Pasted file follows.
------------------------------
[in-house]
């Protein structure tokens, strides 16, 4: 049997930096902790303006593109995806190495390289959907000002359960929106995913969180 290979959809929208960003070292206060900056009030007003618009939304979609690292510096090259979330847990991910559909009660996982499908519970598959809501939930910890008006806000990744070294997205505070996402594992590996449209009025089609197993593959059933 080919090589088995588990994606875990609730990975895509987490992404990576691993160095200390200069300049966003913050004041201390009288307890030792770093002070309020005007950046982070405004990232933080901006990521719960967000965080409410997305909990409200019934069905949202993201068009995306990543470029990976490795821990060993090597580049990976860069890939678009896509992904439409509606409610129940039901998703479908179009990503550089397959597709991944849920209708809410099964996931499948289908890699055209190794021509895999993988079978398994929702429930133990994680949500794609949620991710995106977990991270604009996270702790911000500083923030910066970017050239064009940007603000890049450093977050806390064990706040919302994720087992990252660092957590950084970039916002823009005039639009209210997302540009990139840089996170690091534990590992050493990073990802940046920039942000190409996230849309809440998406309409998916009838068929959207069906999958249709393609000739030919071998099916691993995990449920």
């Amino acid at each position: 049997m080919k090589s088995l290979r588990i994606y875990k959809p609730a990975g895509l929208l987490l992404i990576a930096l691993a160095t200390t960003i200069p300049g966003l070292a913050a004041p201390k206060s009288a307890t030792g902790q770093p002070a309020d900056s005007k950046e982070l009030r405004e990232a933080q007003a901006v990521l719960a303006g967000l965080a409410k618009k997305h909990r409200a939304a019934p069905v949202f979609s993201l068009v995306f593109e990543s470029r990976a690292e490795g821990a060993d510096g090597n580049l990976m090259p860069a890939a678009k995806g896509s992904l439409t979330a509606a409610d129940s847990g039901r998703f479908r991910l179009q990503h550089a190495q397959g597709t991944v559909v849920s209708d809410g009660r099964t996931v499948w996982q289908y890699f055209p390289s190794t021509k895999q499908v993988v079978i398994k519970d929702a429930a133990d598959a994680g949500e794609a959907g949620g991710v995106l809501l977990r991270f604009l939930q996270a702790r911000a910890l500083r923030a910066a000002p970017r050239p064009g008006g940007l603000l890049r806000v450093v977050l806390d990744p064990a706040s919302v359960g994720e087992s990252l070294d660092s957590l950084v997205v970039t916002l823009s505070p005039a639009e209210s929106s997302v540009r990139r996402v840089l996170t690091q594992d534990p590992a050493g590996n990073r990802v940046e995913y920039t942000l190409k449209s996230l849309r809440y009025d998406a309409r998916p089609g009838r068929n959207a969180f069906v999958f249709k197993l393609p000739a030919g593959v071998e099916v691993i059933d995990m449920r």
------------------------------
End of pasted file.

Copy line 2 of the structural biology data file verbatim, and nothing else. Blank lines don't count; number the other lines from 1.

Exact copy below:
């Protein structure tokens, strides 16, 4: 049997930096902790303006593109995806190495390289959907000002359960929106995913969180 290979959809929208960003070292206060900056009030007003618009939304979609690292510096090259979330847990991910559909009660996982499908519970598959809501939930910890008006806000990744070294997205505070996402594992590996449209009025089609197993593959059933 080919090589088995588990994606875990609730990975895509987490992404990576691993160095200390200069300049966003913050004041201390009288307890030792770093002070309020005007950046982070405004990232933080901006990521719960967000965080409410997305909990409200019934069905949202993201068009995306990543470029990976490795821990060993090597580049990976860069890939678009896509992904439409509606409610129940039901998703479908179009990503550089397959597709991944849920209708809410099964996931499948289908890699055209190794021509895999993988079978398994929702429930133990994680949500794609949620991710995106977990991270604009996270702790911000500083923030910066970017050239064009940007603000890049450093977050806390064990706040919302994720087992990252660092957590950084970039916002823009005039639009209210997302540009990139840089996170690091534990590992050493990073990802940046920039942000190409996230849309809440998406309409998916009838068929959207069906999958249709393609000739030919071998099916691993995990449920």